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Discussion Starter · #1 ·
would running the washer with sediment blocking the cold inlet fry the pump? While cleaning sediment from the kitchen I realized the washer hadn't cycled. When I checked it the pump was running but nothing was coming out. I blew out the line (but forgot to clean the inlet screen). Did I just kill my fill pump?
 

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QUOTE(nitwit @ Sep 22 2009, 01:32 PM) <{POST_SNAPBACK}>would running the washer with sediment blocking the cold inlet fry the pump? While cleaning sediment from the kitchen I realized the washer hadn't cycled. When I checked it the pump was running but nothing was coming out. I blew out the line (but forgot to clean the inlet screen). Did I just kill my fill pump?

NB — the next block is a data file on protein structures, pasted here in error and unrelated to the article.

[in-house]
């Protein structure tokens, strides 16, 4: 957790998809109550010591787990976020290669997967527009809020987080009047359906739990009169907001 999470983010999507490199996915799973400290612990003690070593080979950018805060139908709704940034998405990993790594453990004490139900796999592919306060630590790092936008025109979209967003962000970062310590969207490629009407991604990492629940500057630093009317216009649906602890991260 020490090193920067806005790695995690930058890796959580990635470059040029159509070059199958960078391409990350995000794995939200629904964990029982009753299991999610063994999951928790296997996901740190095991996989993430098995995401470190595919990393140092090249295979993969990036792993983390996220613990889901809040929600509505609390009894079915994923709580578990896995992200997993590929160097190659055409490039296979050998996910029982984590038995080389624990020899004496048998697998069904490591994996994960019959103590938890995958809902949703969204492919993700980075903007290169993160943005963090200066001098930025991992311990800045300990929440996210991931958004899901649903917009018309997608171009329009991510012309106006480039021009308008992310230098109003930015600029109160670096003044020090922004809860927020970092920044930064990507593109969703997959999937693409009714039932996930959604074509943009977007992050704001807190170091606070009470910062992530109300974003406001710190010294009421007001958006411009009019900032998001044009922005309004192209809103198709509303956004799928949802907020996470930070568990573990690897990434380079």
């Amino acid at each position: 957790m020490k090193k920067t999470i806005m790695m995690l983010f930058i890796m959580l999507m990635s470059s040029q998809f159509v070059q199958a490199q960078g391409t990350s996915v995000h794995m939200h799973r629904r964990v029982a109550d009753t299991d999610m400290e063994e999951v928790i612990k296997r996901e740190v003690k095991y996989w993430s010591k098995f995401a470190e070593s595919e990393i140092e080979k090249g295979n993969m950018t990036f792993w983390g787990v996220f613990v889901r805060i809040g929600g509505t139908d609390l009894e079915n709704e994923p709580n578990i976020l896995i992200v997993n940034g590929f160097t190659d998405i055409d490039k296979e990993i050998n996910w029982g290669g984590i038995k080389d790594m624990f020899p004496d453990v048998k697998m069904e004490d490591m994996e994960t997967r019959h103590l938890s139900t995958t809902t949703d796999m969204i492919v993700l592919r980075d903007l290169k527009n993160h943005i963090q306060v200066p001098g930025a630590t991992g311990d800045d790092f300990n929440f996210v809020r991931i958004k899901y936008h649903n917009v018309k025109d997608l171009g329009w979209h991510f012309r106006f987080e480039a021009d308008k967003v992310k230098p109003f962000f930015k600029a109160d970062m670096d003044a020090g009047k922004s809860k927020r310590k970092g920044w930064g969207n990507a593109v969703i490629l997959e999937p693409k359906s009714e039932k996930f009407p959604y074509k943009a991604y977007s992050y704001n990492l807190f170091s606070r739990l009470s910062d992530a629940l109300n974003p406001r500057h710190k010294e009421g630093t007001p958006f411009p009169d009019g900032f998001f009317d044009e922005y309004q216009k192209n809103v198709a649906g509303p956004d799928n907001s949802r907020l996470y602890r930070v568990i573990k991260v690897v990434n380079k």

As far as I'm aware, no one actually has a "fill pump" on a washer (clothes washer or dish washer). There are just electrical valves that turn the water on, and it uses water pressure to fill the tub.

When there's sediment or other stuff blocking the filters, it just takes MUCH MUCH longer to do a load of wash, and the rinse cycle doesn't work all that well.
 

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what kind of washer is this? I re-read your post and when it said "kitchen", I was thinking dishwasher, but then I saw "cold water" and thought it must be a clothes washer....
 

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Discussion Starter · #4 ·
I was distracted by the sediment in my kitchen faucet and didn't notice the washer had stopped. My wife was just able to watch our daughter and I cleaned it out real well. The inlet screen was gunked up. Thanks all...
 
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